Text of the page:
Bill Shorten Visited A Random Home For A Kitchen-Bench Chat
Scott Morrison kicked off his election campaign by visiting the Governor-General. Bill Shorten started his by visiting a family at their kitchen bench.
The Labor leader and his deputy Tanya Plibersek rolled into a suburban home in the Melbourne suburb of Mitcham on Thursday morning.
Just hours after Morrison visited the GG and made a formal announcement at Parliament House, the opposition leadership team chatted about hot cross buns and Mars Bar slices with a young family.
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While most people are worried enough about cleaning up their house before a solitary friend comes over, the couple seemed pretty at ease with the potential future Prime Minister and the national news media rolling into their home with a hundred cameras in tow.
In Shorten's first public comments since Morrison finally dropped the hammer and called the election date, he set out his campaign priorities with a press conference from the home's backyard.
"The case to vote Labor is we will deliver more jobs, better health and education. Take real action on climate change and renewable energy and help push energy prices down," Shorten said.
"We'll get on top of cost of living burdens and we'll get wages moving again in this country. We can manage the economy in the interests of working and middle class people. My team is united."
He laid the boot into the recent Liberal Party instability and in-fighting, trying to frame Labor as the choice for stability.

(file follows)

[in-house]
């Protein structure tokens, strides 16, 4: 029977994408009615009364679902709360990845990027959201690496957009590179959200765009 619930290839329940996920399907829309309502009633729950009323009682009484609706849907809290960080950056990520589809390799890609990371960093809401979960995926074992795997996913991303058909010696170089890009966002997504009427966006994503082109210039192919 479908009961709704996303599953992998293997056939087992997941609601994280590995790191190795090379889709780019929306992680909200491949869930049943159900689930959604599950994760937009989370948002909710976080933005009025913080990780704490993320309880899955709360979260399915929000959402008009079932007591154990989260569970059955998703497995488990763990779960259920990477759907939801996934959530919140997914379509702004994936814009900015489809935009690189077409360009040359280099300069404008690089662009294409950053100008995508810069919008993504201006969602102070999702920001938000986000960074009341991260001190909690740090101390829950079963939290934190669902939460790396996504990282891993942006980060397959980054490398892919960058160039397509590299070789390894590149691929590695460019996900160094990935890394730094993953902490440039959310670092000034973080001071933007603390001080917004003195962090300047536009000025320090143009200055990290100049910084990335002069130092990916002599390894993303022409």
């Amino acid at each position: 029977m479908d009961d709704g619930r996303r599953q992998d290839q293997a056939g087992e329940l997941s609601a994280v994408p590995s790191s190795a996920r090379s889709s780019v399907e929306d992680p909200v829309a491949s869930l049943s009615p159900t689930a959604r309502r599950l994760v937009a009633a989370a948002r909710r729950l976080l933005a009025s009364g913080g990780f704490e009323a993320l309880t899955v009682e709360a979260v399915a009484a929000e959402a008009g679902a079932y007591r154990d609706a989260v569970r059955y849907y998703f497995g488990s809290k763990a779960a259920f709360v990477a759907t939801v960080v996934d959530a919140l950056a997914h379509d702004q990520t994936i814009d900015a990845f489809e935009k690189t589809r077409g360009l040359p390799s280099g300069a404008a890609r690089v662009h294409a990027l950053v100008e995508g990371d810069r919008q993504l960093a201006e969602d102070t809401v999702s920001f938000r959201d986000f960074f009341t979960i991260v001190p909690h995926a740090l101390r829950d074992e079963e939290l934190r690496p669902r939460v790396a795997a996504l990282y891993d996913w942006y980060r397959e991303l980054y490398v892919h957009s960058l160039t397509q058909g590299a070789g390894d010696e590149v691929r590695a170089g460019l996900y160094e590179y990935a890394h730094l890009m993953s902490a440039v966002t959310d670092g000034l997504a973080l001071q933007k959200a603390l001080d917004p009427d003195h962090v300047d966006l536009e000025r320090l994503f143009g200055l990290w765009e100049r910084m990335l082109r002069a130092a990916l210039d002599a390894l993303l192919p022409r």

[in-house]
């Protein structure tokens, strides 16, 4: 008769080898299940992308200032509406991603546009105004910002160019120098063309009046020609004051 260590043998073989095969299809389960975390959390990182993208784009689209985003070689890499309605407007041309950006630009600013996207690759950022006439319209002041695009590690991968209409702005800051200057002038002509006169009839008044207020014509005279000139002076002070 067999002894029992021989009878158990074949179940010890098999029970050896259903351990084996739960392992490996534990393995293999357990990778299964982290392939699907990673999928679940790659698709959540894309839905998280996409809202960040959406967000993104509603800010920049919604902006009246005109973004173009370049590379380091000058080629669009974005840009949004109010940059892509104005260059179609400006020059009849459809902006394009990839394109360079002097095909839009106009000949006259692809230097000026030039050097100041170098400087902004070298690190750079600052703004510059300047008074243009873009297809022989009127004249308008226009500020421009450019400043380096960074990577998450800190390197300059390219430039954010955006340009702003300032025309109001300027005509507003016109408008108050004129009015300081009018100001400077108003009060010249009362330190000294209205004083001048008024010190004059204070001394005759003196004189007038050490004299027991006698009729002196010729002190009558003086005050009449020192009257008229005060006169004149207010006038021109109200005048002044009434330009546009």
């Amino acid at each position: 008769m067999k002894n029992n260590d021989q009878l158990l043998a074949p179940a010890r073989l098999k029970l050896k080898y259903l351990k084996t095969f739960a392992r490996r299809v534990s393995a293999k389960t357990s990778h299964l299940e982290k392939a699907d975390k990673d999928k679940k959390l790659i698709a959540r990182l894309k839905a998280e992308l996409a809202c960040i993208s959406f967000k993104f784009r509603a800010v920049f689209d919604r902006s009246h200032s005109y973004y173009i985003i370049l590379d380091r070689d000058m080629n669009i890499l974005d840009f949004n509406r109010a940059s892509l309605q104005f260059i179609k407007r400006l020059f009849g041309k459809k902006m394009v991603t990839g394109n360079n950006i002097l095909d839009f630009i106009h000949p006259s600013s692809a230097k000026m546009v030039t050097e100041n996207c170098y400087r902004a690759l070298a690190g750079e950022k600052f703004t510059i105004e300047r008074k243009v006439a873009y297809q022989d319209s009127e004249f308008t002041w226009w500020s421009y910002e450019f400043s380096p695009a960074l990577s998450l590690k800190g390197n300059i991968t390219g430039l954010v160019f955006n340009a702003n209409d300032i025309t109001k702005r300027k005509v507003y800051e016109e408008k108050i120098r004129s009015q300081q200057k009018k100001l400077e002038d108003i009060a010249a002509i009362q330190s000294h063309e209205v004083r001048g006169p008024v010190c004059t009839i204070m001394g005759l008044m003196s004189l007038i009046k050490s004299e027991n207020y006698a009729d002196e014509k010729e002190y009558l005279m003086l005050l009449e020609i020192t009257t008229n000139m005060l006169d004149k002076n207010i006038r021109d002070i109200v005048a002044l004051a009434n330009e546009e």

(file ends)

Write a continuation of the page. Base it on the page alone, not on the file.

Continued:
"Even our harshest critics can see we have been united for the past six years. And that's what Australians want -- one Prime Minister for three years, not a revolving door," Shorten said.
"This election is very straightforward. It is about being stuck in the past or a bright future and a positive view of what Australians can do together. It is about having a better deal for the future than the one we inherited from the past."
The last six years hasn't been Australia's finest six years.
"There has been instability, growing inequality, wages stagnation, everything going up but your wages, energy prices up, the cost of going to see the doctor or seeing a specialist, the cost has gone up. What we need to do is make sure this country is working in the interests of everyone, not just the top end of town."
The contrast between Morrison's formal announcement and Shorten's backyard press conference couldn't be starker, and the opposition leader said it was a deliberate choice.
"We made a conscious decision to start the 2019 campaign in the family lounge room of an everyday Australian family," he said.
"I choose better and cheaper treatment for cancer than bigger tax loopholes for multinationals or tax subsidies for the fortunate few. It is about choices. It is why we are here in a Middle East suburb of Melbourne, Mitcham. It is about Jackie and William Davis and their boys."
The negative tricks for the election kicked off almost immediately, with the Liberal Party organising a truck to drive around near the home bearing signage critical of Shorten.
Shorten has had his "Bill Bus" election campaign rolling around the country for some time, and the Liberal Party seem to be trying to hijack that hashtag with a vehicle of their own.
10 News First's Simon Love, on the scene at Shorten's suburban presser, reported that the truck had been doing laps near the Mitcham home.